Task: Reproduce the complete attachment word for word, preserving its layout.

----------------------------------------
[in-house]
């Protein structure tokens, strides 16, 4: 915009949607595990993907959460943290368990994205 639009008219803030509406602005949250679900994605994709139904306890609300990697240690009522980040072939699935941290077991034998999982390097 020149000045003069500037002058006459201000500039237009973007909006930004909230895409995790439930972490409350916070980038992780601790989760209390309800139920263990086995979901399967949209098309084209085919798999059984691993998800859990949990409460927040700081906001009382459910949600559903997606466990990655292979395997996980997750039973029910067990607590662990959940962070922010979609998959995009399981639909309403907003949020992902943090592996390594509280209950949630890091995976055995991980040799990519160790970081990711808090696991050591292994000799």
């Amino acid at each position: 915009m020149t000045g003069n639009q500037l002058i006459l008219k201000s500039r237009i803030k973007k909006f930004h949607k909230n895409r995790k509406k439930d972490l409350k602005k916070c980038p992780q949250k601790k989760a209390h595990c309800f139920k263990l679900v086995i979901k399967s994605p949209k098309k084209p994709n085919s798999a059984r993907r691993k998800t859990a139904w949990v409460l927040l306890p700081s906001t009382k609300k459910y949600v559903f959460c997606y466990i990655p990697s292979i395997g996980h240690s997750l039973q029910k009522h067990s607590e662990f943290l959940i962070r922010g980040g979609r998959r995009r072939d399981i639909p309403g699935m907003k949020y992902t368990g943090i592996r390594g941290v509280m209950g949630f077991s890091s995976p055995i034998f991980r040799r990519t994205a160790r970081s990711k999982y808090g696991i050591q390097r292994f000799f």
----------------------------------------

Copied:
[in-house]
């Protein structure tokens, strides 16, 4: 915009949607595990993907959460943290368990994205 639009008219803030509406602005949250679900994605994709139904306890609300990697240690009522980040072939699935941290077991034998999982390097 020149000045003069500037002058006459201000500039237009973007909006930004909230895409995790439930972490409350916070980038992780601790989760209390309800139920263990086995979901399967949209098309084209085919798999059984691993998800859990949990409460927040700081906001009382459910949600559903997606466990990655292979395997996980997750039973029910067990607590662990959940962070922010979609998959995009399981639909309403907003949020992902943090592996390594509280209950949630890091995976055995991980040799990519160790970081990711808090696991050591292994000799």
């Amino acid at each position: 915009m020149t000045g003069n639009q500037l002058i006459l008219k201000s500039r237009i803030k973007k909006f930004h949607k909230n895409r995790k509406k439930d972490l409350k602005k916070c980038p992780q949250k601790k989760a209390h595990c309800f139920k263990l679900v086995i979901k399967s994605p949209k098309k084209p994709n085919s798999a059984r993907r691993k998800t859990a139904w949990v409460l927040l306890p700081s906001t009382k609300k459910y949600v559903f959460c997606y466990i990655p990697s292979i395997g996980h240690s997750l039973q029910k009522h067990s607590e662990f943290l959940i962070r922010g980040g979609r998959r995009r072939d399981i639909p309403g699935m907003k949020y992902t368990g943090i592996r390594g941290v509280m209950g949630f077991s890091s995976p055995i034998f991980r040799r990519t994205a160790r970081s990711k999982y808090g696991i050591q390097r292994f000799f």